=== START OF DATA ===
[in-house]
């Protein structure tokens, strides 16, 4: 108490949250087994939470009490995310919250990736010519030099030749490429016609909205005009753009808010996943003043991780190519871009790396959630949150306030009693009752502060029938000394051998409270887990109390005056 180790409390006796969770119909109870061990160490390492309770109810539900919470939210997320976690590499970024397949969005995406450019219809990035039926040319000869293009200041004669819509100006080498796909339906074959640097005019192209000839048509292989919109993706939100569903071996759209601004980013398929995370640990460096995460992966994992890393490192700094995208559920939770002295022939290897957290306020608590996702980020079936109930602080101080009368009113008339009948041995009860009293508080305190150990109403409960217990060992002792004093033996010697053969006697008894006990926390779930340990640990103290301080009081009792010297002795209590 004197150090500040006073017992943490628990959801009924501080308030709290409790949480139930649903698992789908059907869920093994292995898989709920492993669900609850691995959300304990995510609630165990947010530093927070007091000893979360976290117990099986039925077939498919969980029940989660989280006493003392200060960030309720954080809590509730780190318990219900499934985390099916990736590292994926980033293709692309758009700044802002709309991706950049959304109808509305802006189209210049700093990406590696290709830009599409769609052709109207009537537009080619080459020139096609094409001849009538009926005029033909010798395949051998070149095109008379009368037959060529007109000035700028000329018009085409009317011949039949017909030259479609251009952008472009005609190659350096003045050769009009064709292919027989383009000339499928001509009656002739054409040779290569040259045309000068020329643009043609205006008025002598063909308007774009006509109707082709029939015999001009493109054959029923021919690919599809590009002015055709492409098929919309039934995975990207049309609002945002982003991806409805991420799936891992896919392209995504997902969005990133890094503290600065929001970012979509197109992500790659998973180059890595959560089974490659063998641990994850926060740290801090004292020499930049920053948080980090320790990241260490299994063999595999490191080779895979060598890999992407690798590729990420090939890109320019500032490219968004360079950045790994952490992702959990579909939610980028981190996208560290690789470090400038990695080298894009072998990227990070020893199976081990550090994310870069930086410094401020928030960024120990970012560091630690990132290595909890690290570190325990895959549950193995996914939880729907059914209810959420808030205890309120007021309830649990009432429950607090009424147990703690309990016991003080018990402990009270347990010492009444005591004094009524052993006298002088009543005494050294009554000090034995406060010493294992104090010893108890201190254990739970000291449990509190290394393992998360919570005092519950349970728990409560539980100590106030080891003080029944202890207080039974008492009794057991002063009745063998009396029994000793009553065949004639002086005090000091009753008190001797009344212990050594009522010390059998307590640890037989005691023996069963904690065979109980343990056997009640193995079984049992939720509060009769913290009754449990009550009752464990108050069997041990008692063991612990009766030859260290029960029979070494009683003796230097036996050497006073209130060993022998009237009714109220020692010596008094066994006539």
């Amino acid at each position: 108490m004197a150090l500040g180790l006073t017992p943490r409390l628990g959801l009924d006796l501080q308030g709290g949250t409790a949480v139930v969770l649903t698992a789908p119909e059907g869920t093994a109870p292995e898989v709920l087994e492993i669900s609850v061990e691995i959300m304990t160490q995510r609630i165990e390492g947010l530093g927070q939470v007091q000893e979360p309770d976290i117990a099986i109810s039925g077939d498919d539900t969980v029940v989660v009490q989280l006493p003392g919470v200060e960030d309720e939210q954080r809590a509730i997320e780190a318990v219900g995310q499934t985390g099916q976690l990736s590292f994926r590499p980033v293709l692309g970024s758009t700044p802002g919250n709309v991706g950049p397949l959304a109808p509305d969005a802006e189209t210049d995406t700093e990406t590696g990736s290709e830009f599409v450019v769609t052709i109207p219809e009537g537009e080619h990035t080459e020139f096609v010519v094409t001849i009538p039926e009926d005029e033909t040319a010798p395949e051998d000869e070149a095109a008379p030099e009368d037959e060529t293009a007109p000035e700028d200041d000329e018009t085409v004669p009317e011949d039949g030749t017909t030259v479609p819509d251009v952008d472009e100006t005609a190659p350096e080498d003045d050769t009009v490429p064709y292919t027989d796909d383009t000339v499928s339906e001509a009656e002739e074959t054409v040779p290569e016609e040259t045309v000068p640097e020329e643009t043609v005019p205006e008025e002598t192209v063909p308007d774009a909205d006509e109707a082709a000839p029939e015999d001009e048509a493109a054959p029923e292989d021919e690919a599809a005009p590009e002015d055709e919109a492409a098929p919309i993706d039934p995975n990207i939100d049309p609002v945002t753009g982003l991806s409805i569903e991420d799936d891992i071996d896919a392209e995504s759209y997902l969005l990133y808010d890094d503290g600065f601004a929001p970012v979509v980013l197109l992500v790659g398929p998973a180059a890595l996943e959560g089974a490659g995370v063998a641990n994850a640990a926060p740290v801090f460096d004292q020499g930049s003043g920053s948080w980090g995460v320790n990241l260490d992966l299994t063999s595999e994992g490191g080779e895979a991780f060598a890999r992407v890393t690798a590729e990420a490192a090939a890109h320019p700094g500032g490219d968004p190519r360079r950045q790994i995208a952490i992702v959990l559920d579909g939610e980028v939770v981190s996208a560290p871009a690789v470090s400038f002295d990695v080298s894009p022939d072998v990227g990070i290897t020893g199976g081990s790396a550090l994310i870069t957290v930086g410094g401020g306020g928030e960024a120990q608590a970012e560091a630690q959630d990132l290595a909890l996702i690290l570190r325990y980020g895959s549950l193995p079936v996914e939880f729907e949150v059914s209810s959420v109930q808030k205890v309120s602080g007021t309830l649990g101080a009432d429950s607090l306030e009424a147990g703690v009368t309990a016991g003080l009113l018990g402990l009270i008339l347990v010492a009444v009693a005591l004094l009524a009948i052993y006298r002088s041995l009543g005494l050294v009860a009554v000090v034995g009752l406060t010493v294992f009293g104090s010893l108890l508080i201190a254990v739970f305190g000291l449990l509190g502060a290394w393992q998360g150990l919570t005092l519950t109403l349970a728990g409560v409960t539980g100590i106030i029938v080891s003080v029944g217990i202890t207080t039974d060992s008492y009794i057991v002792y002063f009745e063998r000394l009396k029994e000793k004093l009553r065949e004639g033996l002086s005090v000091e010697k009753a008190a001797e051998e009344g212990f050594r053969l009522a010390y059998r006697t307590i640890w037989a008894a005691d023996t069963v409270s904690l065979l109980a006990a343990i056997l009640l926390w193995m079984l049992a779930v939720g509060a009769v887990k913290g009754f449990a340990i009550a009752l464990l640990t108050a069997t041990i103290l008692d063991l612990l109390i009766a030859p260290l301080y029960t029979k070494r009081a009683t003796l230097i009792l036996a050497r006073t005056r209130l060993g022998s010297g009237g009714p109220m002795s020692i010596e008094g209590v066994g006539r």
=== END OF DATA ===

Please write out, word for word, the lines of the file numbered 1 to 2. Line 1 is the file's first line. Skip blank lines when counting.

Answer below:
[in-house]
């Protein structure tokens, strides 16, 4: 108490949250087994939470009490995310919250990736010519030099030749490429016609909205005009753009808010996943003043991780190519871009790396959630949150306030009693009752502060029938000394051998409270887990109390005056 180790409390006796969770119909109870061990160490390492309770109810539900919470939210997320976690590499970024397949969005995406450019219809990035039926040319000869293009200041004669819509100006080498796909339906074959640097005019192209000839048509292989919109993706939100569903071996759209601004980013398929995370640990460096995460992966994992890393490192700094995208559920939770002295022939290897957290306020608590996702980020079936109930602080101080009368009113008339009948041995009860009293508080305190150990109403409960217990060992002792004093033996010697053969006697008894006990926390779930340990640990103290301080009081009792010297002795209590 004197150090500040006073017992943490628990959801009924501080308030709290409790949480139930649903698992789908059907869920093994292995898989709920492993669900609850691995959300304990995510609630165990947010530093927070007091000893979360976290117990099986039925077939498919969980029940989660989280006493003392200060960030309720954080809590509730780190318990219900499934985390099916990736590292994926980033293709692309758009700044802002709309991706950049959304109808509305802006189209210049700093990406590696290709830009599409769609052709109207009537537009080619080459020139096609094409001849009538009926005029033909010798395949051998070149095109008379009368037959060529007109000035700028000329018009085409009317011949039949017909030259479609251009952008472009005609190659350096003045050769009009064709292919027989383009000339499928001509009656002739054409040779290569040259045309000068020329643009043609205006008025002598063909308007774009006509109707082709029939015999001009493109054959029923021919690919599809590009002015055709492409098929919309039934995975990207049309609002945002982003991806409805991420799936891992896919392209995504997902969005990133890094503290600065929001970012979509197109992500790659998973180059890595959560089974490659063998641990994850926060740290801090004292020499930049920053948080980090320790990241260490299994063999595999490191080779895979060598890999992407690798590729990420090939890109320019500032490219968004360079950045790994952490992702959990579909939610980028981190996208560290690789470090400038990695080298894009072998990227990070020893199976081990550090994310870069930086410094401020928030960024120990970012560091630690990132290595909890690290570190325990895959549950193995996914939880729907059914209810959420808030205890309120007021309830649990009432429950607090009424147990703690309990016991003080018990402990009270347990010492009444005591004094009524052993006298002088009543005494050294009554000090034995406060010493294992104090010893108890201190254990739970000291449990509190290394393992998360919570005092519950349970728990409560539980100590106030080891003080029944202890207080039974008492009794057991002063009745063998009396029994000793009553065949004639002086005090000091009753008190001797009344212990050594009522010390059998307590640890037989005691023996069963904690065979109980343990056997009640193995079984049992939720509060009769913290009754449990009550009752464990108050069997041990008692063991612990009766030859260290029960029979070494009683003796230097036996050497006073209130060993022998009237009714109220020692010596008094066994006539």